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Spiritual Direction

  • “ A spiritual director…is not a counselor, a therapist, or an analyst, but a mature fellow Christian to whom we choose to be accountable for living our spiritual life and from whom we can expect prayerful support in our constant struggle to discern God’s activity .”
    -Henri Nouwen

Spiritual direction may be a good fit for you if…

     …you think of yourself as a spiritual seeker.

     …you seek a closer relationship with God.

     …you seek to integrate spirituality into daily life.

     …you want a better prayer life.

     …you feel something is missing from life.

      …you need someone to help in prayerfully discerning a call of God for you.

     …you desire to identify and trust your own experiences of God.

The spiritual direction encounter does not seek to “fix” the directee or the directee’s life. Rather, patient and prayerful attention is given to the development of one’s ability to recognize God’s movements in one’s life and then to work through challenges or unfreedoms that make following God’s movements difficult. In this lifetime, one cannot “complete” the spiritual journey…whether advanced or beginners, we are continuously invited to take the “next step” into deeper intimacy with the divine. Spiritual direction can help you discern the next step for you.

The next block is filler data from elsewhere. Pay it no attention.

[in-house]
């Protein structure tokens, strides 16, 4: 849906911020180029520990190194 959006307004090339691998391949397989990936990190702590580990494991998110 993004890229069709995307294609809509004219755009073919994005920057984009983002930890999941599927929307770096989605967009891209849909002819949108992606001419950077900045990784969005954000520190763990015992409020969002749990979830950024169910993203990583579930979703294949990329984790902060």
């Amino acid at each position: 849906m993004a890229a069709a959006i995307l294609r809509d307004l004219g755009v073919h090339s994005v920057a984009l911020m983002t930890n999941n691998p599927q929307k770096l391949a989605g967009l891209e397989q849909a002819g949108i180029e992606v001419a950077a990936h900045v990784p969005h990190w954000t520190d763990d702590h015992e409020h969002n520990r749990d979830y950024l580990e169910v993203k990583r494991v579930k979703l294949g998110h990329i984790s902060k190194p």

“ Spiritual direction is the act of paying attention to God, calling attention to God, being attentive to God in a person or circumstance or situation. . . . It notices the Invisibilities in and beneath and around the Visibilities. It listens for the Silences between the spoken Sounds. ”
-Eugene H. Peterson

I am trained in the “contemplative-evocative” style of spiritual direction. The “contemplative” side refers to the environment of the sessions: each one is like a mini-retreat — prayerful, restful, providing the directee the safe and sacred space to look deeply at his or her experiences in order to recognize, savor, and respond to God’s presence within those experiences. The “evocative” side refers to the approach of the director: rather than telling the directee what he or she should do, the director is trained to ask questions that evoke the directee’s own inner wisdom.

I was raised in the United Methodist church, worshipped in a non-denominational church in college, studied theology at a Catholic university, and now attend a Presbyterian church, so I have observed and can appreciate a wide range of ways of talking about and experiencing God. I am grateful for this breadth of experience, and I am thrilled to add to it as I become familiar with the unique experiences of each new directee.